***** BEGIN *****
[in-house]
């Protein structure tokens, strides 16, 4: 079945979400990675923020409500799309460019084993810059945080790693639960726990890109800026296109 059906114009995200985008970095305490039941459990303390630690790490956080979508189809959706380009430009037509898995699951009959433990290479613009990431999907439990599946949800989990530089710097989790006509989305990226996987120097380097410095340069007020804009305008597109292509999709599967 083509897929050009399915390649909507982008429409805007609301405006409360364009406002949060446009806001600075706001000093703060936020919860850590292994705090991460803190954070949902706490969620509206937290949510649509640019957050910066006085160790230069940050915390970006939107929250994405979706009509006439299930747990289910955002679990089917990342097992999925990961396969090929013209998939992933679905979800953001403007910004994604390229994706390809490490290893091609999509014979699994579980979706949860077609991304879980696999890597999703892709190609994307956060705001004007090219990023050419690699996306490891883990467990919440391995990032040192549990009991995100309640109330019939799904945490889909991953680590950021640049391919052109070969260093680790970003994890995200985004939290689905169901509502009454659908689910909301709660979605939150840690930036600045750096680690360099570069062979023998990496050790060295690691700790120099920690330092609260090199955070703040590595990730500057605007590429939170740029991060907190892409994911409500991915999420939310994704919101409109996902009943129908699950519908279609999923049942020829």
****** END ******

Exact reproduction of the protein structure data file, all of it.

[in-house]
């Protein structure tokens, strides 16, 4: 079945979400990675923020409500799309460019084993810059945080790693639960726990890109800026296109 059906114009995200985008970095305490039941459990303390630690790490956080979508189809959706380009430009037509898995699951009959433990290479613009990431999907439990599946949800989990530089710097989790006509989305990226996987120097380097410095340069007020804009305008597109292509999709599967 083509897929050009399915390649909507982008429409805007609301405006409360364009406002949060446009806001600075706001000093703060936020919860850590292994705090991460803190954070949902706490969620509206937290949510649509640019957050910066006085160790230069940050915390970006939107929250994405979706009509006439299930747990289910955002679990089917990342097992999925990961396969090929013209998939992933679905979800953001403007910004994604390229994706390809490490290893091609999509014979699994579980979706949860077609991304879980696999890597999703892709190609994307956060705001004007090219990023050419690699996306490891883990467990919440391995990032040192549990009991995100309640109330019939799904945490889909991953680590950021640049391919052109070969260093680790970003994890995200985004939290689905169901509502009454659908689910909301709660979605939150840690930036600045750096680690360099570069062979023998990496050790060295690691700790120099920690330092609260090199955070703040590595990730500057605007590429939170740029991060907190892409994911409500991915999420939310994704919101409109996902009943129908699950519908279609999923049942020829």